Emily has been doing the extra assignments for those with a work of fiction in progress. Sometimes her fictional work gets several pages done a week, sometimes it is significantly less because she has spent time ruminating on the lessons and isn't ready to proceed yet. It is fun to listen to her ideas developing into a story. Many of the main characters resemble her friends. This makes a lot of sense, since chapter one talked a lot about how quality fiction sounds believeable, almost like real life.

If your student is not the self-starter type, you will need to check the Teacher's Guide every day or two to make sure they are actually completing the assignments. Since Emily always wants to tell me what has happened in her story, I had an easy time keeping track of her work.

I have appreciated this book, and I'm sure Emily has had a lot of fun with it. Since we spent most of the year working on research papers, she was definitely ready for a change of pace. It should be obvious from the title that this is geared for High Schoolers. If you have an advanced Eighth grader, I could see using this as advanced High School credit. Within the thirteen chapters, there is a lot of variability in length and number of exercises, so if your student is not used to self-pacing their work, you may want to help them plan out how much to accomplish each week to make sure they finish in a year.

This book would be excellent for a co-op or private school, as long as the students can be scheduled for both semesters, as it is really too much to try to cram into one semester. If you and your student follow the teaching in the book, I believe you will both be pleasantly surprised by the improvement in their writing, whether or not they ever want to write a novel.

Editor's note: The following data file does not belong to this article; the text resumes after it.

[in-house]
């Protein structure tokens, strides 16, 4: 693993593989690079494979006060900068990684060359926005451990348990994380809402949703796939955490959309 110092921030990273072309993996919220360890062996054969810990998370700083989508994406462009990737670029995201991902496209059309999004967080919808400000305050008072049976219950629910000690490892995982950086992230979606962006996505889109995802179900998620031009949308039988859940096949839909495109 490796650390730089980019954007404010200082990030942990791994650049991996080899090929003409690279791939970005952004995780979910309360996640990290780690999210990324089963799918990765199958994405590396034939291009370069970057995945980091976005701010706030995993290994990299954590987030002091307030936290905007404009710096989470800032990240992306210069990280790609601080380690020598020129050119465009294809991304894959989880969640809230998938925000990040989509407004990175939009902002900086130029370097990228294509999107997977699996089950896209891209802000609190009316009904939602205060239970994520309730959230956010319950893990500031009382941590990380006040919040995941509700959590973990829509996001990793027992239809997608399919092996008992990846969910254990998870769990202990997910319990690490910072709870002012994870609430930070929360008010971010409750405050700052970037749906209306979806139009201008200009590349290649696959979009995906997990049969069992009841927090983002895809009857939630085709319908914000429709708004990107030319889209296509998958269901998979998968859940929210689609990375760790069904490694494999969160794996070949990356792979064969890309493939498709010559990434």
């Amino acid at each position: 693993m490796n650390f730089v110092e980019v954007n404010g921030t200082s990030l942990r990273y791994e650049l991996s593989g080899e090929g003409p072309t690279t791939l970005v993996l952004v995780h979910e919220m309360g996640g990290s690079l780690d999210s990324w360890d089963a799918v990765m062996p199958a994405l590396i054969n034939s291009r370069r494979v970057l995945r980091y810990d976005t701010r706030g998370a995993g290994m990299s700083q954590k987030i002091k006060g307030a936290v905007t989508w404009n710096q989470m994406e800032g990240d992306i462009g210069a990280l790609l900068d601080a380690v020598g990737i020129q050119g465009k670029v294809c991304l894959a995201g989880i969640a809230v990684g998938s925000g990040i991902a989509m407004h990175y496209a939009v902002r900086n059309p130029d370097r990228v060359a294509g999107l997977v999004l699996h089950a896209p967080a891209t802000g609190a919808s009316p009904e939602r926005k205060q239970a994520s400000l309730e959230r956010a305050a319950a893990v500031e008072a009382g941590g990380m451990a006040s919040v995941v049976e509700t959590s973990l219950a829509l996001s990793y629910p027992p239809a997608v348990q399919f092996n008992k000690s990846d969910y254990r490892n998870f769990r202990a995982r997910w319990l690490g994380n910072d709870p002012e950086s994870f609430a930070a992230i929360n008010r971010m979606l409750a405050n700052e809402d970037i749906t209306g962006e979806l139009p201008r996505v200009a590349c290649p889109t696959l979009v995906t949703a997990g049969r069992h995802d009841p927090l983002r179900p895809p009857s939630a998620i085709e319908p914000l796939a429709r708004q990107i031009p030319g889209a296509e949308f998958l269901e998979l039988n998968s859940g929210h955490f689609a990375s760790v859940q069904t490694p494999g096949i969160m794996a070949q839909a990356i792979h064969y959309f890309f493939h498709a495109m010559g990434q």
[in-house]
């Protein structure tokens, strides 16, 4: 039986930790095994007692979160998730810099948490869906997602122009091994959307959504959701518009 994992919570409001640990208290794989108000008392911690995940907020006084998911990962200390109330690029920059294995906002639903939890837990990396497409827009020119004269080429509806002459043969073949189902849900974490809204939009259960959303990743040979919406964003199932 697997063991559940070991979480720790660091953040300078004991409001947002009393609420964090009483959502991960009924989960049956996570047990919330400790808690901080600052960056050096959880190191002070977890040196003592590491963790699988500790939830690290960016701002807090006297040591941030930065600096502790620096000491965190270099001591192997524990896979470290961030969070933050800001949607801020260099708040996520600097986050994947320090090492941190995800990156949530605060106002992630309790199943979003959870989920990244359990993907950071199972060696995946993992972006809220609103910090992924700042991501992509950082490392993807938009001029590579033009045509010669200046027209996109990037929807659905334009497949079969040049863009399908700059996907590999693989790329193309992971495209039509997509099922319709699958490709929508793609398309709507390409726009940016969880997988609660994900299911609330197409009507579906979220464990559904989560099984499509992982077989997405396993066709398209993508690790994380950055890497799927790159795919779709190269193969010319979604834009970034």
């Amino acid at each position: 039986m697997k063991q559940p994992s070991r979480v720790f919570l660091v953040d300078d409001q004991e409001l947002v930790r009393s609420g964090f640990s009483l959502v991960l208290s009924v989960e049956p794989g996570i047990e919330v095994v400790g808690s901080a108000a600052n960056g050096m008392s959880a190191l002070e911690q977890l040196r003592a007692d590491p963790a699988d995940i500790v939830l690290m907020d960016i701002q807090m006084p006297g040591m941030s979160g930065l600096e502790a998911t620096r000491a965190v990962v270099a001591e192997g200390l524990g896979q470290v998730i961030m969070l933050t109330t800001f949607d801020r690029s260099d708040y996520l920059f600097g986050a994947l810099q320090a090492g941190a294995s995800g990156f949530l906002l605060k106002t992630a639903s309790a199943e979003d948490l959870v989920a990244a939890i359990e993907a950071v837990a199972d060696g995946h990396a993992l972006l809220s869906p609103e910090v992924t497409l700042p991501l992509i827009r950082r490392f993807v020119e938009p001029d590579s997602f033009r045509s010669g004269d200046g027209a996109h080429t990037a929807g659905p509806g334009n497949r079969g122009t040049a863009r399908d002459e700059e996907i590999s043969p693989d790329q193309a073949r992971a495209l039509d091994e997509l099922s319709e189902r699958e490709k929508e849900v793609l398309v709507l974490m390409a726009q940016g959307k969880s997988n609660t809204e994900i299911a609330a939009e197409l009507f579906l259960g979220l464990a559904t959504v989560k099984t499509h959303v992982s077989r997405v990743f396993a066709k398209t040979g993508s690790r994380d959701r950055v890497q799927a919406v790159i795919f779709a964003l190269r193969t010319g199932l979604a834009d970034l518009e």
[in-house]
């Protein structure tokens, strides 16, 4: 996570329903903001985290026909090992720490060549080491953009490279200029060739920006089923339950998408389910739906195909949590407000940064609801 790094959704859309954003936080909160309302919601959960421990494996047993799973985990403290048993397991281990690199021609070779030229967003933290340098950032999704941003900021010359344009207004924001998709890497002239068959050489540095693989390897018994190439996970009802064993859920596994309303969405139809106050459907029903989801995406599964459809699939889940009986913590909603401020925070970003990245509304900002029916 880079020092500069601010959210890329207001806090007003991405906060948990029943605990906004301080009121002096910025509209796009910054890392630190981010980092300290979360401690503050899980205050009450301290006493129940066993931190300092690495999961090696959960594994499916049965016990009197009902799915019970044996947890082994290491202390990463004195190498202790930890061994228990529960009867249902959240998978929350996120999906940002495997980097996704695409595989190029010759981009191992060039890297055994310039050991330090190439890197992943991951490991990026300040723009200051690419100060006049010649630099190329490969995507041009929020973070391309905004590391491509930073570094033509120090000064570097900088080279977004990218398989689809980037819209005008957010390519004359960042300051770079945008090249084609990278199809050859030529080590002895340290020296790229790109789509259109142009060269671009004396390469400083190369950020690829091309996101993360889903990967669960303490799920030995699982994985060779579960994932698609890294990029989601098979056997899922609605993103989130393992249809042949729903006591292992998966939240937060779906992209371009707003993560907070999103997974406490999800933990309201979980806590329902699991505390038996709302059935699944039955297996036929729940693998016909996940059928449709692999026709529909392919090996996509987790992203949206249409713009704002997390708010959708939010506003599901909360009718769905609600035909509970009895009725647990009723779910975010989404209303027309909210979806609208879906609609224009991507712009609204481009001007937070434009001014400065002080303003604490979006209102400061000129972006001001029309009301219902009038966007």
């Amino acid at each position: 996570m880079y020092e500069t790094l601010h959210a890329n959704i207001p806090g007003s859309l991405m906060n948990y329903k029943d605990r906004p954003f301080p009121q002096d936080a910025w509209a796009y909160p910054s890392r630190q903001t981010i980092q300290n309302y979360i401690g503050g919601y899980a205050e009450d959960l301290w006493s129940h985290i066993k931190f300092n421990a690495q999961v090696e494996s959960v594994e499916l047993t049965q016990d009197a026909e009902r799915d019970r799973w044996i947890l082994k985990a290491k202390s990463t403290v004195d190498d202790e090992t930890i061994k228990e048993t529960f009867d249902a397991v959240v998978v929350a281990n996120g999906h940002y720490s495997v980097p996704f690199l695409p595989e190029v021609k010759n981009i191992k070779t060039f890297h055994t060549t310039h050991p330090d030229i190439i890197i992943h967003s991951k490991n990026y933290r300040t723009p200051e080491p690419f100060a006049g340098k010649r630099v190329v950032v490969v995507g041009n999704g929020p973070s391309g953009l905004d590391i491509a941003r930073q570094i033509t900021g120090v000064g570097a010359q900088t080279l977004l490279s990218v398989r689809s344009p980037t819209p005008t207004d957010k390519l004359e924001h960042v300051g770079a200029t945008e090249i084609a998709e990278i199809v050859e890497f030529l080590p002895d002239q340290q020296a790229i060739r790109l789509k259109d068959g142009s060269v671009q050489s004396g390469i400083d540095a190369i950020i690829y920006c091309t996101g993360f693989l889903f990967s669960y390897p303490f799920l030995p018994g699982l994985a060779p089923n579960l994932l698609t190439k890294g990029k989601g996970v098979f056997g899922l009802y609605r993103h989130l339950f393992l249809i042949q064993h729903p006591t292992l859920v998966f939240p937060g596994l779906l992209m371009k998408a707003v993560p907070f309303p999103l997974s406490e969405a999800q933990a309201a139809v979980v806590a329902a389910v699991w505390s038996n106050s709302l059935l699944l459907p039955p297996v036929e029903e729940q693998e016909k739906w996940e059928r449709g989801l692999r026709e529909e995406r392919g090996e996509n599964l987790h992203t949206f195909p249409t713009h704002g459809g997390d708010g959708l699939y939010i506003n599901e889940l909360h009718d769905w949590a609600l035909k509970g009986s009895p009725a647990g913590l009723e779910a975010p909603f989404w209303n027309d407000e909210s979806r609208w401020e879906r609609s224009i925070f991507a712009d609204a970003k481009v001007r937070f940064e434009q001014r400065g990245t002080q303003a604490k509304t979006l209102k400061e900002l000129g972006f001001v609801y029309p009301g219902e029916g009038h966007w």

From Emily (almost 15)

Writing Fiction [in High School] By Sharon Watson is an excellent book to have if you want to learn to write, no matter what your age. It’s fun to read, makes things understandable, and all of the exercises include sitting down to write. 

Each chapter talks about a different, but important, part of your story. Parts like opening sentences to hook your reader, characters and their traits and attitudes, the position of your narrator (and what your characters do because of this), and different styles of writing, including fairy tales. 

All of the exercises pertain to the lesson and build off of what you’ve already learned in that chapter. Plus, there are exercises to test what you know by having you pick out different parts from different paragraphs, from different books. It gives samples from  different authors to compare them to each other as well as your own writing. This course has you start to read The Last Book in the Universe, by Rodman Philbrick, in chapter one and wants you to finish it by chapter four to use as a reference for writing throughout the rest of the book. The curriculum is written for groups and classes for you to get feedback from other people. But if you are doing it on your own, you will want to have at least one family member or friend to read what you write for both positive feedback and criticism. 

To hear more about this curriculum, click on the Review Crew banner below! (Some of the Crew reviewed Sharon Watson's book for writing Non-Fiction.)